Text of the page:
Are we going to have to download apps to follow individual athletes? If Jacob Trouba is a sign of things to come, that may be the case. The Winnipeg defenseman took to Twitter and encouraged followers to download his app. The app, which is supposedly going to replace his activity on Twitter and Instagram, will be the home of “exclusive content, rewards, contests” among other things.
No more Twitter or Instagram for me. Download my app from the App Store! Download it by Oct. 1 and have a chance to WIN a autographed stick!
— Jacob Trouba (@JacobTrouba) September 27, 2014
First, it’s kind of funny that a guy like Trouba, who isn’t exactly the most recognizable name or face in hockey, has his own app. Next, should we view this as a sign of things to come?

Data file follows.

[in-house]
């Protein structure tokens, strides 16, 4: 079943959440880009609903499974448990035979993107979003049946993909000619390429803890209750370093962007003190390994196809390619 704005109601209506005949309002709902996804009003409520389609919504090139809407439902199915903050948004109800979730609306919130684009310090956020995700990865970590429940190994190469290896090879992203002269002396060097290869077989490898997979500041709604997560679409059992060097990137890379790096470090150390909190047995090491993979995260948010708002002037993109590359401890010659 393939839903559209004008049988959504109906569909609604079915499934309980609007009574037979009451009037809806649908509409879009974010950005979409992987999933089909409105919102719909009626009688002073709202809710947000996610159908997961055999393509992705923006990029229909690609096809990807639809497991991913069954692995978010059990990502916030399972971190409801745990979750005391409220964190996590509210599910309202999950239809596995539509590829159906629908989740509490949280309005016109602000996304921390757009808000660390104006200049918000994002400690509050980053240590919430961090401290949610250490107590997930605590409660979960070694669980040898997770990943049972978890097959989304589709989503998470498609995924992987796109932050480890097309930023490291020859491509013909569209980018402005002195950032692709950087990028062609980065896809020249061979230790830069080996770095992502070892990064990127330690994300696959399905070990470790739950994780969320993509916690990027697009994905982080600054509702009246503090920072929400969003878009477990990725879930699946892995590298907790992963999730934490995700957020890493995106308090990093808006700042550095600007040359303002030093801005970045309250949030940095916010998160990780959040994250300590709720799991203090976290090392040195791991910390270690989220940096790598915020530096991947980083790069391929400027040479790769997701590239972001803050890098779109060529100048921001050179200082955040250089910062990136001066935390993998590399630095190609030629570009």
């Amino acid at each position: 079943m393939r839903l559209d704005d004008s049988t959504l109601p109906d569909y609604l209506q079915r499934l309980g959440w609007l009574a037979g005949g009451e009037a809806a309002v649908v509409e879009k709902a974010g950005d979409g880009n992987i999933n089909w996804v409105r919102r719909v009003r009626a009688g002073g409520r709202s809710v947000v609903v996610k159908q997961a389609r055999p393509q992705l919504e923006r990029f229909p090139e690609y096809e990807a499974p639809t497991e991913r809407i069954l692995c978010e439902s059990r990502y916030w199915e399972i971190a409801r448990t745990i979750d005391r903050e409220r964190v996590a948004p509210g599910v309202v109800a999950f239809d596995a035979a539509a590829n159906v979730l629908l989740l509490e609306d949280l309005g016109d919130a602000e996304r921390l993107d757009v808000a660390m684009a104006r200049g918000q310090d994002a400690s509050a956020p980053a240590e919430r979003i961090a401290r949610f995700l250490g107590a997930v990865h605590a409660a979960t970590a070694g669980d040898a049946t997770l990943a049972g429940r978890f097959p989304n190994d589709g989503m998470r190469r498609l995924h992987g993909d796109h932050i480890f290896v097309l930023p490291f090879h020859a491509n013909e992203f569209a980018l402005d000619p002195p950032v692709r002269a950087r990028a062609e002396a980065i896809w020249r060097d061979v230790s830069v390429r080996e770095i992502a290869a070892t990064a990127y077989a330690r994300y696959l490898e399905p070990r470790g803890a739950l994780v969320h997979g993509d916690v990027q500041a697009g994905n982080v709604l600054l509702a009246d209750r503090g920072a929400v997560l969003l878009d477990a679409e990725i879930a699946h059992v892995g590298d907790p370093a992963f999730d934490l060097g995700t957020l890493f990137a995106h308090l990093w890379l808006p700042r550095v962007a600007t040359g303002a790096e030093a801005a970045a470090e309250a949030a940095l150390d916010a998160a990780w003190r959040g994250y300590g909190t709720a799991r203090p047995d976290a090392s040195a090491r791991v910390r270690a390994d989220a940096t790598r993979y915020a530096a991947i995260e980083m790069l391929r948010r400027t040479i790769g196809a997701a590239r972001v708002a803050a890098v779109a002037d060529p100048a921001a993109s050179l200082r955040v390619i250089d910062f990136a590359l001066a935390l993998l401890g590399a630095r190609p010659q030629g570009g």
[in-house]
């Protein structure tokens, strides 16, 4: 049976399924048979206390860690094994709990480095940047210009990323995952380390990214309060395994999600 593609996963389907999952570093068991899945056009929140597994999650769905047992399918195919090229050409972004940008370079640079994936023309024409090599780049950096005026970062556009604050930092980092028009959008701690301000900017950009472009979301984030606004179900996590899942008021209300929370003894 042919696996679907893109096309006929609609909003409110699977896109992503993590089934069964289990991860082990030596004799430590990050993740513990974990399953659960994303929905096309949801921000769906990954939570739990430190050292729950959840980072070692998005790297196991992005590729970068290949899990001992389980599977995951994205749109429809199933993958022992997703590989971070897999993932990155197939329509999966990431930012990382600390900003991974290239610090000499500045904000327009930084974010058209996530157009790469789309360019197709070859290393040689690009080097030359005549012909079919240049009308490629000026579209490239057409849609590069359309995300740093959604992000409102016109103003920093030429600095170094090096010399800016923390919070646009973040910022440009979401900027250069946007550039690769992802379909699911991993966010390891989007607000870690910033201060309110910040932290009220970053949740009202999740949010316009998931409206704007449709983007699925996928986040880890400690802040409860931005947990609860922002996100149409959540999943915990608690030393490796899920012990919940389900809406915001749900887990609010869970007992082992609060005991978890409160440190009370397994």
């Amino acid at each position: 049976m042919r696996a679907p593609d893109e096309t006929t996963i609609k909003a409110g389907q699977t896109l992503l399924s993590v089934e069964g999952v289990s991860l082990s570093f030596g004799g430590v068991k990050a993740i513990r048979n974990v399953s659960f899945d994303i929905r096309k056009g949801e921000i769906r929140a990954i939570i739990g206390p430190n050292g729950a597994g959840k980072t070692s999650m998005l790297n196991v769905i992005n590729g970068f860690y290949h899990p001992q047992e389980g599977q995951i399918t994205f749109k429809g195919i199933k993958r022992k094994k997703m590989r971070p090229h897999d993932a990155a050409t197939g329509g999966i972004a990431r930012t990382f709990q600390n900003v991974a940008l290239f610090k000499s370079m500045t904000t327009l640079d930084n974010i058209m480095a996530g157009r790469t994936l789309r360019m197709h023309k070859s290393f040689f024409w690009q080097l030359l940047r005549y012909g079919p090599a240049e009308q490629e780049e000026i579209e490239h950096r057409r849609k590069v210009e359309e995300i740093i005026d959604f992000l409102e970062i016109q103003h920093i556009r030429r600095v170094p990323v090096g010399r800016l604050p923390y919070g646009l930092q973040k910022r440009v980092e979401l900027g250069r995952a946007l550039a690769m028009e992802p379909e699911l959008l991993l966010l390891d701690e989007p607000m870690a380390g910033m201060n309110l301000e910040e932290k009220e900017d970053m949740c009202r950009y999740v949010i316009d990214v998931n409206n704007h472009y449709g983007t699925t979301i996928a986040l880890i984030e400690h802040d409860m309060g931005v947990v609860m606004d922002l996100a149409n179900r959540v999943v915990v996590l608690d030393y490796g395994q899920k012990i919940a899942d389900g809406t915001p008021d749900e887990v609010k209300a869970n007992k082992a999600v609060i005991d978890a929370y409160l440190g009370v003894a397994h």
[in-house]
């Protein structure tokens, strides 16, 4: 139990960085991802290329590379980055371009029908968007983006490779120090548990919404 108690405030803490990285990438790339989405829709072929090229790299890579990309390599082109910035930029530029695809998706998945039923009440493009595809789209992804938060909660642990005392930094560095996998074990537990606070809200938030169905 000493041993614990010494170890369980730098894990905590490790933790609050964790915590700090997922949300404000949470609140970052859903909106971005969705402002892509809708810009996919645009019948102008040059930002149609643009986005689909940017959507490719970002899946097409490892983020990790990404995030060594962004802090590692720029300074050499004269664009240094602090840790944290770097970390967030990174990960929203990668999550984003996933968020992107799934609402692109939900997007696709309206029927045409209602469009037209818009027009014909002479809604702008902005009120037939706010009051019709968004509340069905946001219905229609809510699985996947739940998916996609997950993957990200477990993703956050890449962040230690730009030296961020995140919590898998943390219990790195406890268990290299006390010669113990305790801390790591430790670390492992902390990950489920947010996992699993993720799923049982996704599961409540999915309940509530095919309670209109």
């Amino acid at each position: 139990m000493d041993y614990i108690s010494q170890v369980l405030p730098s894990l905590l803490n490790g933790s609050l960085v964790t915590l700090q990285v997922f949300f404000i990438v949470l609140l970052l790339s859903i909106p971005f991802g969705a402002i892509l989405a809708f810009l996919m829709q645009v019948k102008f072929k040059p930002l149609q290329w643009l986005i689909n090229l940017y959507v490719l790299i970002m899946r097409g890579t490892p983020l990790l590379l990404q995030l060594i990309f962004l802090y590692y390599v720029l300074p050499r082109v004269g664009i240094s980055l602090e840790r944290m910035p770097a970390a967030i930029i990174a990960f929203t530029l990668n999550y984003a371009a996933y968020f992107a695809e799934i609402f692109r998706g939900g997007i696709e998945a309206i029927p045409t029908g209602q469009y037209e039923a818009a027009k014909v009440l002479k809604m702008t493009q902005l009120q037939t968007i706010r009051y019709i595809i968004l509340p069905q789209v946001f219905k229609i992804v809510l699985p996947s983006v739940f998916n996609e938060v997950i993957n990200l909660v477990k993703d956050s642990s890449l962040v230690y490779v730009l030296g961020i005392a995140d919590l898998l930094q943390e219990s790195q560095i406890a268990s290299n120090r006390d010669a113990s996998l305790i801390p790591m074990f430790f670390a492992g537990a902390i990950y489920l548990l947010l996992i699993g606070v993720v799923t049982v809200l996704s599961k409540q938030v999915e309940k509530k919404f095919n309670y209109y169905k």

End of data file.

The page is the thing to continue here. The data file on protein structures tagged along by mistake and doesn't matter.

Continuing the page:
Trouba won’t be totally giving up the normal social media avenues as he’s going to need a way to pitch his app. Still, it’s discouraging that the usual avenue to follow an athlete and see what goes on behind the scenes and away from the rink will soon require a download.
Realistically, no one is going to get too worked up that Trouba’s content is in an app, but if other NHL skaters – specifically the game’s brightest stars – started moving away from the usual Twitter and Instagram in favor of an app, hockey fans might get a little upset.
The notion of using an app isn’t a new one. Other players in other sports (think Real Madrid’s Cristiano Ronaldo) use a variety of ways and means to promote themselves and their message. However, the bulk of their content can still be found through traditional social media. The understanding is that a barrier to entry (like having to download an app) will turn more people away than it’s worth. Make your message easy to follow and easy to find and your brand value should rise.
Will more and more NHL players follow Trouba? Maybe, but don’t expect everyone to have their own app anytime soon. Until then, let’s keep an eye on Trouba’s app and see how long it takes for it to fade into irrelevancy.